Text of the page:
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Poster D130

Decoding Decision Dynamics: Unraveling Neural Correlates of Criterion Shifting

Poster Session D - Monday, April 15, 2024, 8:00 – 10:00 am EDT, Sheraton Hall ABC

Courtney Durdle1 (, Sara Leslie1, Evan Layher1,2, Miguel Eckstein1, Michael Miller1; 1University of California, Santa Barbara, 2Cedars-Sinai Medical Center

The ability to flexibly shift decision criterion thresholds (to criterion shift) has been found to be a uniquely stable individualistic cognitive trait, yet there is limited knowledge as to why this stability is observed. Under ambiguous circumstances, the ability to be more conservative or liberal has the potential to improve decision outcomes. We previously examined connectivity in association with 2 ROIs, the inferior parietal lobule (IPL) and anterior insula, and have found that resting-state functional connectivity can help to identify brain regions associated with individual differences in strategic decision-making under ambiguous circumstances even when these regions are not directly activated by the task. However, a fuller characterization of the patterns of activation predictive of criterion-shifting behavior may help link this specific decision behavior with wider cognitive and computational processes. In prior investigations, extensive frontoparietal engagement has been identified in connection with the maintenance of conservative as opposed to liberal criteria in tasks related to recognition memory. Building on these insights, our current investigation aims to clarify the predictive capacity of resting-state functional connectivity in determining the extent of individual criterion shifts. Functional Magnetic Resonance Imaging (fMRI) data from thirty participants were collected during a criterion-shifting recognition memory task and at rest. Our hypothesis posits that frontoparietal connectivity during rest correlates with the degree of criterion shifting. This research not only sheds light on the neural basis of criterion-shifting behavior but also contributes to a broader understanding of cognitive and computational processes associated with decision-making.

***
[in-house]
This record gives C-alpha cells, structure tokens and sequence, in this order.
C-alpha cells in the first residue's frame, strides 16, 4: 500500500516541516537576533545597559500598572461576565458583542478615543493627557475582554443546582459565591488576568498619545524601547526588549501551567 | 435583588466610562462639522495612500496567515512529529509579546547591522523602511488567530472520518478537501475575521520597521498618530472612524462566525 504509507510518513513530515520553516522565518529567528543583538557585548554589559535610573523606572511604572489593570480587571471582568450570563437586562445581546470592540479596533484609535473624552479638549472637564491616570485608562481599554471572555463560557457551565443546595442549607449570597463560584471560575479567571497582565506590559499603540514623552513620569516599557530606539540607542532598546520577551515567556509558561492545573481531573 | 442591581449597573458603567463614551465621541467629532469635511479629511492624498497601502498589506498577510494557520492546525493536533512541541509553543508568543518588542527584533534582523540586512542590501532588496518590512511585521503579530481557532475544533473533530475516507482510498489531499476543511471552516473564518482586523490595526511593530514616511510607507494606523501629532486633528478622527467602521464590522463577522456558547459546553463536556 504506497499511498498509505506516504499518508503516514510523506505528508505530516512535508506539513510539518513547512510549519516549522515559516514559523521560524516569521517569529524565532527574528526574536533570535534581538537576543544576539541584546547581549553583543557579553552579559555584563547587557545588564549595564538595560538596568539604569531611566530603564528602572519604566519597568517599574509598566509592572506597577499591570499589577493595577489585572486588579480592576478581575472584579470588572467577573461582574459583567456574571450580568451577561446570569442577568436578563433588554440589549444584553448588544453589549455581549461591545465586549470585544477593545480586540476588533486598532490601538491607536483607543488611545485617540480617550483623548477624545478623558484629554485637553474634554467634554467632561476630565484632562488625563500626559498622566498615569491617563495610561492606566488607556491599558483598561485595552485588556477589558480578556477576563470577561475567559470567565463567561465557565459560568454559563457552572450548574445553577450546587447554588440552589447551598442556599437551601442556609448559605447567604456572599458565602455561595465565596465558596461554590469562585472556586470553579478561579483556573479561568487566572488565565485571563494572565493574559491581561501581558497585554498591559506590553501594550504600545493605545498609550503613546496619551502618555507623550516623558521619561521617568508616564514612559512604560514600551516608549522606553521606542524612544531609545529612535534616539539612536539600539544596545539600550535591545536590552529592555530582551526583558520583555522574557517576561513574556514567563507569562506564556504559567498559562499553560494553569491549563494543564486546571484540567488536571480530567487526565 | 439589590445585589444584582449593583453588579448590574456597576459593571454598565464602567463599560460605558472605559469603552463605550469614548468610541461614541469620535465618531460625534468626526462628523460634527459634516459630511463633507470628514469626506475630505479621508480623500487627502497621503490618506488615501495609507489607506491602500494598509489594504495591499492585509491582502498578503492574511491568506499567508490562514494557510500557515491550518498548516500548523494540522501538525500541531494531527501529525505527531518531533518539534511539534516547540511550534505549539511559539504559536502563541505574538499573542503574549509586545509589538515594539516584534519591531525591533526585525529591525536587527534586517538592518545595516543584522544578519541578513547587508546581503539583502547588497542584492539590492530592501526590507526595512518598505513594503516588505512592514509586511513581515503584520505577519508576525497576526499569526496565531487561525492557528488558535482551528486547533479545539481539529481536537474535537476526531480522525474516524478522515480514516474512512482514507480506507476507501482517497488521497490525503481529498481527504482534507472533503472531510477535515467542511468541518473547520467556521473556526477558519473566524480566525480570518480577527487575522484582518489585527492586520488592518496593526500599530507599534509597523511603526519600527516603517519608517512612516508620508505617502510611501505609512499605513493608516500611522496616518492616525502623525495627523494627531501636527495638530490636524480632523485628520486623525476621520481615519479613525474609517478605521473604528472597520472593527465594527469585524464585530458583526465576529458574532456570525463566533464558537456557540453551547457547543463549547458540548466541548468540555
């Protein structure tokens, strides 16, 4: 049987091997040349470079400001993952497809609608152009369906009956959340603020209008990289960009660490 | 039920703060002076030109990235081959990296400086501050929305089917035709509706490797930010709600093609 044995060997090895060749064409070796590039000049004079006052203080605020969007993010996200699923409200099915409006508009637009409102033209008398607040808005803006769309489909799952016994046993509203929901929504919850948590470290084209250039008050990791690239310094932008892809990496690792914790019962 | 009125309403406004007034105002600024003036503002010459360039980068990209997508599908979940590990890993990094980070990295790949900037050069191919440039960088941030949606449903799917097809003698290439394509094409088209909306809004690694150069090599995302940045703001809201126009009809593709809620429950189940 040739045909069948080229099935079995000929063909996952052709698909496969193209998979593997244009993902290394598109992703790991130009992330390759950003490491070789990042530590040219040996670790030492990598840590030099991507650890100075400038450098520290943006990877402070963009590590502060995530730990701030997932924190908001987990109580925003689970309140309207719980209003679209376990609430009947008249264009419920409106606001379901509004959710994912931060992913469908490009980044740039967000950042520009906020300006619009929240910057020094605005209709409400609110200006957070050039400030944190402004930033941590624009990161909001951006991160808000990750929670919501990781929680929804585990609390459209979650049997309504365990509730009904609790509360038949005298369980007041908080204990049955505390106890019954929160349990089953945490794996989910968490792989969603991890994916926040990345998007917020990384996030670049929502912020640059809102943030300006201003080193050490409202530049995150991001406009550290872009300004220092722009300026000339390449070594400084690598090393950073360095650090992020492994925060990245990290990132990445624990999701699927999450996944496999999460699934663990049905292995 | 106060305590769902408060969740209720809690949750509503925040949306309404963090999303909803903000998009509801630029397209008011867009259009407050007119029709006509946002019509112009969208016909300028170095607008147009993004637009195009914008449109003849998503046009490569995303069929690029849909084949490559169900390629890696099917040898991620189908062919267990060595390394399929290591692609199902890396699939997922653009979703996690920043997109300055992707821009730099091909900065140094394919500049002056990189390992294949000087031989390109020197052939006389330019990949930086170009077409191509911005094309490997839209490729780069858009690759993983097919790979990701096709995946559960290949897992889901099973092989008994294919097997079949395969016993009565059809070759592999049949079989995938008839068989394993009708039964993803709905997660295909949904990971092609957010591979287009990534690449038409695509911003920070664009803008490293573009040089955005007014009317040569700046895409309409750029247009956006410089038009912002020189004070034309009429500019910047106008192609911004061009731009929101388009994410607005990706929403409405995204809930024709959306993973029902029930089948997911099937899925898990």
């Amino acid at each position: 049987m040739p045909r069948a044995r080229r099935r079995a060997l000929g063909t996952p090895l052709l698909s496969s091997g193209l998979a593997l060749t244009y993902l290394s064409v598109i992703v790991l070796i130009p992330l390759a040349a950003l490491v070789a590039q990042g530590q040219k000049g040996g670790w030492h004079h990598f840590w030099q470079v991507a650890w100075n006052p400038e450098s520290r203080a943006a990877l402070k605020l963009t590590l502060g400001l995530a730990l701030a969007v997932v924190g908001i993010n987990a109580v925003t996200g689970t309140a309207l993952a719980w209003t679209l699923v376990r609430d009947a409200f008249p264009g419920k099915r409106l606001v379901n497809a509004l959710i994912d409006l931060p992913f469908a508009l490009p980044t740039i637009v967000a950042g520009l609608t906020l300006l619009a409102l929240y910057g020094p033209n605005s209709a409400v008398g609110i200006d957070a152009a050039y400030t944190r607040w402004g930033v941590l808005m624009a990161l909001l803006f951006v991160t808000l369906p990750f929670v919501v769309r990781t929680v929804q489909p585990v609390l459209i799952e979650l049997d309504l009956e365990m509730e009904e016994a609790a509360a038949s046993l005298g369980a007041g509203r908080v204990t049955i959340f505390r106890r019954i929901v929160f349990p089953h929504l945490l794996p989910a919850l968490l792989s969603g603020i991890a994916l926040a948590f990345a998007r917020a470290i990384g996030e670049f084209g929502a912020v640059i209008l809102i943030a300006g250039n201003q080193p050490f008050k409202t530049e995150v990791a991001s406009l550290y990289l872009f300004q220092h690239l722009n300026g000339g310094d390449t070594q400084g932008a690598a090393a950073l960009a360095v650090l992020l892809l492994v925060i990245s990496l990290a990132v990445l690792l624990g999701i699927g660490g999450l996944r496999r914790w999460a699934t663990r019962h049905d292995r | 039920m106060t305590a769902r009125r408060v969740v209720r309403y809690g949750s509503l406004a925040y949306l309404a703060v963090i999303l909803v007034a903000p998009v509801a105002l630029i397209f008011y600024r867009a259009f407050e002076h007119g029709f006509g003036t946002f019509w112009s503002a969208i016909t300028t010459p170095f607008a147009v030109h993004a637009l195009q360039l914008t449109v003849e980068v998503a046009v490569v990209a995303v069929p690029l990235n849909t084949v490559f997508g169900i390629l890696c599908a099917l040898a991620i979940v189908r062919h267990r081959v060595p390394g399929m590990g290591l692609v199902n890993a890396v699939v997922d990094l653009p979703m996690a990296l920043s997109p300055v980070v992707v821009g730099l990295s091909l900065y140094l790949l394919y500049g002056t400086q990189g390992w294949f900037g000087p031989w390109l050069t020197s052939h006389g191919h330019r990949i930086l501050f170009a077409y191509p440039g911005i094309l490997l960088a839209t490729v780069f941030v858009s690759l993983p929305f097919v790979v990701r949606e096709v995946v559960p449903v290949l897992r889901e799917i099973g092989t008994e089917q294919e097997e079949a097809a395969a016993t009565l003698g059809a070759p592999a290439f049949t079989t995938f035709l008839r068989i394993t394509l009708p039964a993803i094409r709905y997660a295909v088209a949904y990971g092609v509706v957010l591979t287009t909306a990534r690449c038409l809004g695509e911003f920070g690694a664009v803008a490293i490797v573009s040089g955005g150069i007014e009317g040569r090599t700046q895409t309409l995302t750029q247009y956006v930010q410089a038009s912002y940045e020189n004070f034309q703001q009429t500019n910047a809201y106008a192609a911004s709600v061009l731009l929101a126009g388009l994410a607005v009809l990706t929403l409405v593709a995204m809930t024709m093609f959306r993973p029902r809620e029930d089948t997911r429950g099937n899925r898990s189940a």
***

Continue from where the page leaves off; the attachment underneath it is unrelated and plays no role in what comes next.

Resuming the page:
Topic Area: THINKING: Decision making


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April 13–16  |  2024